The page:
much less from one another to analyze them separately. Seaborg also had no
ability to direct research to develop empirical evidence that his
"new" theory was accurate. It wasn't even his theory, it was first
proposed by McMillan in 1940.
When Thompson returned in June of 1945, he was well aware of the problems
involved in identifying americium since two months before, a "special
charge" was processed through the Hanford reactor and then required
considerable chemical attention and monitoring to separate it from the rest of
the product the reactor had produced.
The charge was no surprise, Thompson had helped plan it while he was still in
Chicago and it was the subject of a memo to him by Seaborg's right hand
science writer (and Associate Section Chief), J. E. Willard.
The following month he confirmed the 95241 isotope (later
americium) and its presence in the final product solutions. He also found that
the 'contribution of 95241 to the gross alpha emissions of appears
to be significantly low so that it does not contribute significantly to the
specific activity of the product' [Pu239]. Thompson took the two students who
were in trouble, Morgan and James, and developed a tracer chemistry
for americium and curium that the pair could use to reliably (replicable)
produce results for the research they had tried to do for Seaborg in
Thompson's absence. Thompson developed the experimental design and collected
empirical laboratory evidence to support the actinide series theory at the
same time. The papers on americium
Thompson's paper that made them possible--would not be published until 1949.
When they were published, they were published in different sections of the
book Seaborg edited so that Thompson's work appeared no more significant than
just another one of Seaborg's graduate students. Once again, Seaborg's ass was
kept out of the sling by his old pal Stan Thompson. Once again, Seaborg
avoided a public humiliation through Thompson's good deeds. Better still, when Seaborg plagiarized Thompson with
Thompson's permission, Seaborg scored a scientific victory for himself.
the words of Thompson at the 25 Anniversary of Berkelium:
as Glenn said, a lot of work went into the discovery of these elements. I
think the beginnings took place at the Metallurgical Laboratory in Chicago
in 1945. As you may remember, the war was over in August and even by that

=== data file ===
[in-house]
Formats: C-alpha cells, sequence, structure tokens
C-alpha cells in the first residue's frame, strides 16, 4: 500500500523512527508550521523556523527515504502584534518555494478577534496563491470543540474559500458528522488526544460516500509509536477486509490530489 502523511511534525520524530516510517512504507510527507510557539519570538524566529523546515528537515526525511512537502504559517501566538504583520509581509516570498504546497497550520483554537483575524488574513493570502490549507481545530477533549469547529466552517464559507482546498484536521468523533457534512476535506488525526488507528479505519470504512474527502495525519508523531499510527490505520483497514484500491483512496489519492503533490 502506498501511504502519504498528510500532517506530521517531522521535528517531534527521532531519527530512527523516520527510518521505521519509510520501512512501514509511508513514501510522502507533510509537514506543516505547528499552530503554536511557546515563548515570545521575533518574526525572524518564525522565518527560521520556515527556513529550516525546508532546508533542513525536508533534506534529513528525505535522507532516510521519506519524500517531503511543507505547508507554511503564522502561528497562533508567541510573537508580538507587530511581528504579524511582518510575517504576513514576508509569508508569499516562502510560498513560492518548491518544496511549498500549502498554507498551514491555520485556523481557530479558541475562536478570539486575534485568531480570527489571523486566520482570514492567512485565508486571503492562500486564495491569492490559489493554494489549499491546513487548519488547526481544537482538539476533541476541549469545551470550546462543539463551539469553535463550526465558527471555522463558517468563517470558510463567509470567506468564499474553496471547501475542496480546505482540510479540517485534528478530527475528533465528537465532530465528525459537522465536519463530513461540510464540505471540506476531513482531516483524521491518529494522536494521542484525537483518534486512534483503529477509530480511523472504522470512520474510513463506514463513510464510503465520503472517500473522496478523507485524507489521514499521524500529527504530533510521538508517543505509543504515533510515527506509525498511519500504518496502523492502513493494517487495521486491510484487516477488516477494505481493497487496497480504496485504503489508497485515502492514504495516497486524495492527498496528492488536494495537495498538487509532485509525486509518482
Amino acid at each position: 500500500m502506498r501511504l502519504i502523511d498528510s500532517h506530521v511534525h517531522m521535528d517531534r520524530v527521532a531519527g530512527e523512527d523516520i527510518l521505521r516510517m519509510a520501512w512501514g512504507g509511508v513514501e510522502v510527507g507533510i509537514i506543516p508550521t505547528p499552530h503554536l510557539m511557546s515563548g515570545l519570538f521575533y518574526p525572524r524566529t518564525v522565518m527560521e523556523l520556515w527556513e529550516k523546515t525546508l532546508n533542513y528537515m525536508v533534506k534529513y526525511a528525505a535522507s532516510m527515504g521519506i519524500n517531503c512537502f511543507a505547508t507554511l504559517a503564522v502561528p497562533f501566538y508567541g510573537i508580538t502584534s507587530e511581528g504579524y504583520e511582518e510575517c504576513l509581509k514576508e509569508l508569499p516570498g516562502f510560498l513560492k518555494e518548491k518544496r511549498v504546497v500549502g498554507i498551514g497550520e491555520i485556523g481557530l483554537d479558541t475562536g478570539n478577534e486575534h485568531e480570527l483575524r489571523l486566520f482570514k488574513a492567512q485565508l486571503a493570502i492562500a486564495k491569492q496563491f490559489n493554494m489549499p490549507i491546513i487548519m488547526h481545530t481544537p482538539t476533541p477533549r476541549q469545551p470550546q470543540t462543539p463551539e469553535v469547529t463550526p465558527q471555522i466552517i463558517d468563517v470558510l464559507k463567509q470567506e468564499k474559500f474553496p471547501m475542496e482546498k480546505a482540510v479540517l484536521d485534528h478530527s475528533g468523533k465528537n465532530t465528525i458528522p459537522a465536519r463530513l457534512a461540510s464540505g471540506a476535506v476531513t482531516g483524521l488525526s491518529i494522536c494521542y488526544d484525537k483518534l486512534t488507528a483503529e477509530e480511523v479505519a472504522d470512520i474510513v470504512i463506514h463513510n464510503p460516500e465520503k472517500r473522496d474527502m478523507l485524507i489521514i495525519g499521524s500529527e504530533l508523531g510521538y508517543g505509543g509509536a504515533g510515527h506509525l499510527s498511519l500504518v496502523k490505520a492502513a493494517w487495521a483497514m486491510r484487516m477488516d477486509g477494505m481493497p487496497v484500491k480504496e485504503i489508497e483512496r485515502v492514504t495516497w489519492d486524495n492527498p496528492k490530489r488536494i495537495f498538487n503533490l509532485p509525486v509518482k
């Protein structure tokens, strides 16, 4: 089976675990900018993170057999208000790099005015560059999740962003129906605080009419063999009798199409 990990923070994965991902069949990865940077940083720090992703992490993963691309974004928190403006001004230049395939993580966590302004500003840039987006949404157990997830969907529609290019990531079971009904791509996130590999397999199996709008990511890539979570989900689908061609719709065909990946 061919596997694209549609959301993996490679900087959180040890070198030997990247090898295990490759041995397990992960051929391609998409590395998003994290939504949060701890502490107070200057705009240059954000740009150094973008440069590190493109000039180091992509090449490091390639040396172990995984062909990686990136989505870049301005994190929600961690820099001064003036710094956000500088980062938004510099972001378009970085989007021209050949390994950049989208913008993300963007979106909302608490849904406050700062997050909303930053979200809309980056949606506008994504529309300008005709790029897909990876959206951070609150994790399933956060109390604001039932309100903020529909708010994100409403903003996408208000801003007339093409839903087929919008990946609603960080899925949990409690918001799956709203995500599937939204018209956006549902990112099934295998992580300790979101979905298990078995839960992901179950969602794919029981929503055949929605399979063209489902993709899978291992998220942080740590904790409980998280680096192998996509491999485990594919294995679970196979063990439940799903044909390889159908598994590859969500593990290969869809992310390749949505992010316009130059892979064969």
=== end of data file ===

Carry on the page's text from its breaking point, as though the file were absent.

time, we had started to do experiments in preparation for the attempt to
produce berkelium. In fact, the first experiments were done near
other things we managed to accomplish at the 'Met Lab' in Chicago were to
arrange to get samples of americium and plutonium in the Hanford reactor for
neutron irradiation to make isotopes that were useful later in experiments
we did at Berkeley. Of course, we
also had a lot of experience in separating actinides from other elements and
fission products, etc., as a result of our work on the Hanford separations
process. We actually did the first ion
exchange separations at Chicago-although they were rather crude compared with
separations developed later. We also had some notions about how to handle
radioactivity, which we later put into effect at Berkeley."
point here is so clear and so simple it has been overlooked by many. At the
risk of belaboring it here: The plant at Hanford that was built for Thompson's
bismuth phosphate process was called the separation
plant. The key to synthetic elements is separation; just like Seaborg
The transuranium elements were never "discovered." Their
"discovery" did not rely on their synthesis but rather on their separation
from everything else, including each other. It had nothing to do with
Seaborg's idiotic dry lab theories; it had everything to do with Stan
Thompson's genius for nuclear chemistry and physics. Stan Thompson was this
country and the world's greatest expert on separating radioactive isotopes
within the actinide series from other radioactive isotopes from all the heavy
metal fission products. He had to be the master of that expertise because Pu239
was an actinide isotope and Pu239 was what Stan Thompson promised
he would deliver to the Army Generals. It is as simple as that.
Thompson was responsible for the Berkeley's team successes after the war,
especially americium and curium. The two 800' long X 75' wide X 100' high
concrete buildings with 4' thick walls were built for Stan Thompson's
separation process and they performed better than promised. That is what
anyone would call, "world class" solid credibility in the actinides.
Who else could have done it? Seaborg never even had wet hands; all he did was
go to meetings and write up other people's science as if it was his own.
Seaborg's nose was too busy going up influential people's asses every day to
even sniff around his own chem lab. Seaborg was not capable of taking a shit
without Thompson for fear he would get stuck and not know what to do next.
Seaborg never even saw the buildings that Government built for Stan Thompson
because no one thought he was worth showing them to.
was Stan Thompson who had been the guy the nation was depending on to purify
the plutonium made in the reactors at Hanford; not Glenn Seaborg. Is
it a wonder that Thompson was responsible for "delivering" the
remaining members of actinide series in Berkeley after the War? Hell no!
What is a wonder is how his boyhood friend, Glen Seaborg, was capable of